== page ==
Homesteader: Finding Sharon by D. M. McGowan (Book Review)
From the back cover:
“Staking a claim to a homestead in the rugged, untamed Canadian frontier of the 1880s was hard enough. But when someone tries to run roughshod over the “nesters”, a man has to take a stand.
“There is more than bad weather from Hank James to contend with as he rides in search of the land of his dreams and the woman of his heart. Portis Martin, manager of a large cattle company, has no use for the small homesteaders that have begun to pepper the area…and he isn’t afraid of using every dirty trick he knows to run them out.
“And Portis had been doing a pretty good job of it—until Hank James and his partner arrived.
“The dreams of early homesteading were not always strong enough to see them through adversity, but with Hank James on their side, the people might just find a way of uniting for the common good and building a dream that can endure.”
This western story opens in 1886 in foothill country near Cochrane in the North-West Territories of what will later become Alberta. Henry “Hank” James, late of Farwell (Revelstoke, B.C.), is on a mission to find a woman. While in Farwell Hank James had built a prosperous freight business and, what he thought, a promising relationship with Sharon Dalton, housekeeper for the magistrate. Sharon had left Farwell in September 1885 after learning that the B.C. police knew about her past and association with some outlaws in Missouri. Hank wasn’t too concerned as some of those outlaws had been his relatives.
After deducting that Sharon had taken a train east to Calgary, Hank, and his partner, Scott Gilmore, went east to search for her. Hank’s other intention for going east was to locate appropriate land for a cattle and horse operation under the Homestead Act. Gilmore is half Lakota Sioux, raised in St. Louis, Missouri with a university education, and from time to time educates Hank James.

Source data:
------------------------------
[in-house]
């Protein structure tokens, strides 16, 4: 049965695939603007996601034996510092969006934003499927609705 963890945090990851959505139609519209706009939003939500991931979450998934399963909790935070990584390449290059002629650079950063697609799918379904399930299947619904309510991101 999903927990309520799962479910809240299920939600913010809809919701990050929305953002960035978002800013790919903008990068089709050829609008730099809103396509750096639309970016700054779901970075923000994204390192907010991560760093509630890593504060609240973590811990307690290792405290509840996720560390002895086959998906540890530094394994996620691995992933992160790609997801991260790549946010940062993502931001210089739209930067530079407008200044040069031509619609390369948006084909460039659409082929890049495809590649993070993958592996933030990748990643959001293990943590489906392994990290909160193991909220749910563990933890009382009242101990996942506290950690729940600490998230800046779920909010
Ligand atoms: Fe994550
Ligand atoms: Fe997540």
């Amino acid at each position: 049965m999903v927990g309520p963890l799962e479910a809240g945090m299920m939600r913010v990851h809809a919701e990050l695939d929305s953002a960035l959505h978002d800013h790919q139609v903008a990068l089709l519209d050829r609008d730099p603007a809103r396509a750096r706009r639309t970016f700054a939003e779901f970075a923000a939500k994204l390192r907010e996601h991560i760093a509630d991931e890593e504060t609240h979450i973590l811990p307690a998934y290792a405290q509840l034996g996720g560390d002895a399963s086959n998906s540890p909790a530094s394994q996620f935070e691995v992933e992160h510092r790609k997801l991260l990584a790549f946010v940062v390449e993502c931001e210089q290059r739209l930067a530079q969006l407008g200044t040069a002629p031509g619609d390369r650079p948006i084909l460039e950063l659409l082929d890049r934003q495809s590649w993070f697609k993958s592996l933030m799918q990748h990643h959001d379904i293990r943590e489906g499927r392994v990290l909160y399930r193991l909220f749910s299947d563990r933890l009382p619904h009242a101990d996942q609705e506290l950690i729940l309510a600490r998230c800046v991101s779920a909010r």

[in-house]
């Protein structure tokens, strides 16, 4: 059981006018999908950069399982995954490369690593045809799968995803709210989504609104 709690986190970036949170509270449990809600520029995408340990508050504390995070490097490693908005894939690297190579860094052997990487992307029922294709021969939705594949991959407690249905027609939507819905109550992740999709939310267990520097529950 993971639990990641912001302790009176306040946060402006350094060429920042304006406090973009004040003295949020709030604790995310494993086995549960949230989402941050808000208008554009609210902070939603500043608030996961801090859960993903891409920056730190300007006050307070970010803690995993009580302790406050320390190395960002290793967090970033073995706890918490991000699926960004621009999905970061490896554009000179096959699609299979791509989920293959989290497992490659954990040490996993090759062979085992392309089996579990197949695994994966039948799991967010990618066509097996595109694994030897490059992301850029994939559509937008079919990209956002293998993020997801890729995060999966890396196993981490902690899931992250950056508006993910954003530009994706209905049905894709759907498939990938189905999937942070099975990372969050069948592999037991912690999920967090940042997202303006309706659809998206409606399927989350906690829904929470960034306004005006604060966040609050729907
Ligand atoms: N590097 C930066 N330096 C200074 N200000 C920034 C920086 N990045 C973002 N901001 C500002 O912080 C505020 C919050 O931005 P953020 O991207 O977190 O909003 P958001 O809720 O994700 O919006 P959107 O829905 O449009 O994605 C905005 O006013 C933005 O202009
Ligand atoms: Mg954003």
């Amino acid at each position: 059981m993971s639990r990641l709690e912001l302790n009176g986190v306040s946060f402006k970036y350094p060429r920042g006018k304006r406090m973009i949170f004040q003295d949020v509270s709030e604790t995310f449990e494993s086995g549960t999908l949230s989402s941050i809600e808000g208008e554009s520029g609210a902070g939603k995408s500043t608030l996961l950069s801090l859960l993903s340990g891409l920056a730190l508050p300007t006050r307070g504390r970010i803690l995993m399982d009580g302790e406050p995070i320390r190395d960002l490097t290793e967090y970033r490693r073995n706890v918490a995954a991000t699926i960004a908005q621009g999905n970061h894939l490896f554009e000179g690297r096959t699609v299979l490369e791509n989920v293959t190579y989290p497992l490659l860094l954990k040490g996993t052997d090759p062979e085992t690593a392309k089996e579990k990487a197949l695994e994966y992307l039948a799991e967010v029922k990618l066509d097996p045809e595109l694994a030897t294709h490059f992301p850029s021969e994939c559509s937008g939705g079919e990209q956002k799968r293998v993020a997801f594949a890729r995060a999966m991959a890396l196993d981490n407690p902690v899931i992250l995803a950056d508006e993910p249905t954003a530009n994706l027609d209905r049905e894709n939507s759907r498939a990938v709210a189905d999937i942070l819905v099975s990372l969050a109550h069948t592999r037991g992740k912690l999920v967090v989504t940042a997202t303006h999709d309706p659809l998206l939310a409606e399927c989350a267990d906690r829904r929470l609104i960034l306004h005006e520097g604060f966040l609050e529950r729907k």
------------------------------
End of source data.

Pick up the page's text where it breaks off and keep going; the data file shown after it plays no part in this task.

A neighbour, Lottie McAdams, is running a homestead after the death of her husband and trying to keep that fact a secret. Under the Homestead Act women had no rights to own property, only men were allowed a quarter section consisting of 160 acres to prove up by making the required improvements.
Portis is a nasty antagonist, keeping the story going well with all sorts of conflicts. He’s used to getting his own way, and when Hank James gets back at him legally he turns to more ruthless methods.
David McGowan has history well documented for the time with the homesteading, the lack of rights for women (considering they were only a man’s property), the North-West Mounted Police, the special promotion that the Canadian government in Ottawa gave to the European and English nobility and gentry to open up the land for business, over the single family homesteading operations. If the small operation homesteaders were run off by the cattle barons, Ottawa tended to look the other way or take sides with the larger ranches.
The story moves along at a good clip with action and new conflicts in each of the chapters which are eventually resolved. There is a continuity to the story without any of the slumps sometimes found in novels. Does Hank James end up with Sharon Dalton? I’m not telling. But I will say that I didn’t want to put the book down once I began it because each chapter urged me on.
Something I really appreciated was that Mr. McGowan included an Author’s Note to verify some of the historical episodes related in the book, although I’m well versed in the history of Alberta and Saskatchewan.
I look forward to reading more of Mr. McGowan’s western books as I like stepping back into history in western Canada. Some times it feels like I’ve gone home because there are phrases that have carried over from those early years to now.